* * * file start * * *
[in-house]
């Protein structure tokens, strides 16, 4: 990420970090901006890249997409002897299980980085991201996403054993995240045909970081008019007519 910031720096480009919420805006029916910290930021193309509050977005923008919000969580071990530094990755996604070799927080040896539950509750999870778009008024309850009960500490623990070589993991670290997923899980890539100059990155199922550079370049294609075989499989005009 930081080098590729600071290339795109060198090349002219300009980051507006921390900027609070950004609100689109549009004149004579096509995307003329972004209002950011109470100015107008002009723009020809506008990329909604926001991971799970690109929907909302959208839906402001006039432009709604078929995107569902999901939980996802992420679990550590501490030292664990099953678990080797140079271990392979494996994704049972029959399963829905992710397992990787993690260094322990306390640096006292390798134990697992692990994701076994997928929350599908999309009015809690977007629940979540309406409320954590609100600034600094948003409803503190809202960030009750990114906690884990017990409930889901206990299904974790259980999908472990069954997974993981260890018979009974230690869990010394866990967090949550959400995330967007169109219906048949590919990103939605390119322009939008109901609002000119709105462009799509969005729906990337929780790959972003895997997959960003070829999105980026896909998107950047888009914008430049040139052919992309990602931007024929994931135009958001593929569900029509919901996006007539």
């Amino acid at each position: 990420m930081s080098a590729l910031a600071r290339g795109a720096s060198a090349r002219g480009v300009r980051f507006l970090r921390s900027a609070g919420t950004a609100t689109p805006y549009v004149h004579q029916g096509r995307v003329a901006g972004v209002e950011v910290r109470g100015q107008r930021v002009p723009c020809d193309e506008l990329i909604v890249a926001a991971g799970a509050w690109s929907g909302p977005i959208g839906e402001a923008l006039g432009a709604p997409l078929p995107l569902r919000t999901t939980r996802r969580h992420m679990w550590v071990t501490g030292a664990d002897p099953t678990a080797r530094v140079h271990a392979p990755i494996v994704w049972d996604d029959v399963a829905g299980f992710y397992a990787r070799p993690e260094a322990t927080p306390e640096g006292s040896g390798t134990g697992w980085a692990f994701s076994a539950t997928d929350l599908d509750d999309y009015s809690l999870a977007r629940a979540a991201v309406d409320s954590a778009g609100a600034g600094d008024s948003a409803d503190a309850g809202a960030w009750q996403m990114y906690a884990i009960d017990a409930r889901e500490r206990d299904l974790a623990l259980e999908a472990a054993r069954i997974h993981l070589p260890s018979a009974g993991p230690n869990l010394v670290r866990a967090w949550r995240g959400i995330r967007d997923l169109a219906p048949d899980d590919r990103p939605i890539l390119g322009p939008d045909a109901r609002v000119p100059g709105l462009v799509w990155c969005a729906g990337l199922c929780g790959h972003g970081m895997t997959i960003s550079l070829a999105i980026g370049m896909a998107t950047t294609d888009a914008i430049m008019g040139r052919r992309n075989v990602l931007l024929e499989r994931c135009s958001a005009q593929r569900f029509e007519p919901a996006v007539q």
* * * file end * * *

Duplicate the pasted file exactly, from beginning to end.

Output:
[in-house]
């Protein structure tokens, strides 16, 4: 990420970090901006890249997409002897299980980085991201996403054993995240045909970081008019007519 910031720096480009919420805006029916910290930021193309509050977005923008919000969580071990530094990755996604070799927080040896539950509750999870778009008024309850009960500490623990070589993991670290997923899980890539100059990155199922550079370049294609075989499989005009 930081080098590729600071290339795109060198090349002219300009980051507006921390900027609070950004609100689109549009004149004579096509995307003329972004209002950011109470100015107008002009723009020809506008990329909604926001991971799970690109929907909302959208839906402001006039432009709604078929995107569902999901939980996802992420679990550590501490030292664990099953678990080797140079271990392979494996994704049972029959399963829905992710397992990787993690260094322990306390640096006292390798134990697992692990994701076994997928929350599908999309009015809690977007629940979540309406409320954590609100600034600094948003409803503190809202960030009750990114906690884990017990409930889901206990299904974790259980999908472990069954997974993981260890018979009974230690869990010394866990967090949550959400995330967007169109219906048949590919990103939605390119322009939008109901609002000119709105462009799509969005729906990337929780790959972003895997997959960003070829999105980026896909998107950047888009914008430049040139052919992309990602931007024929994931135009958001593929569900029509919901996006007539």
């Amino acid at each position: 990420m930081s080098a590729l910031a600071r290339g795109a720096s060198a090349r002219g480009v300009r980051f507006l970090r921390s900027a609070g919420t950004a609100t689109p805006y549009v004149h004579q029916g096509r995307v003329a901006g972004v209002e950011v910290r109470g100015q107008r930021v002009p723009c020809d193309e506008l990329i909604v890249a926001a991971g799970a509050w690109s929907g909302p977005i959208g839906e402001a923008l006039g432009a709604p997409l078929p995107l569902r919000t999901t939980r996802r969580h992420m679990w550590v071990t501490g030292a664990d002897p099953t678990a080797r530094v140079h271990a392979p990755i494996v994704w049972d996604d029959v399963a829905g299980f992710y397992a990787r070799p993690e260094a322990t927080p306390e640096g006292s040896g390798t134990g697992w980085a692990f994701s076994a539950t997928d929350l599908d509750d999309y009015s809690l999870a977007r629940a979540a991201v309406d409320s954590a778009g609100a600034g600094d008024s948003a409803d503190a309850g809202a960030w009750q996403m990114y906690a884990i009960d017990a409930r889901e500490r206990d299904l974790a623990l259980e999908a472990a054993r069954i997974h993981l070589p260890s018979a009974g993991p230690n869990l010394v670290r866990a967090w949550r995240g959400i995330r967007d997923l169109a219906p048949d899980d590919r990103p939605i890539l390119g322009p939008d045909a109901r609002v000119p100059g709105l462009v799509w990155c969005a729906g990337l199922c929780g790959h972003g970081m895997t997959i960003s550079l070829a999105i980026g370049m896909a998107t950047t294609d888009a914008i430049m008019g040139r052919r992309n075989v990602l931007l024929e499989r994931c135009s958001a005009q593929r569900f029509e007519p919901a996006v007539q």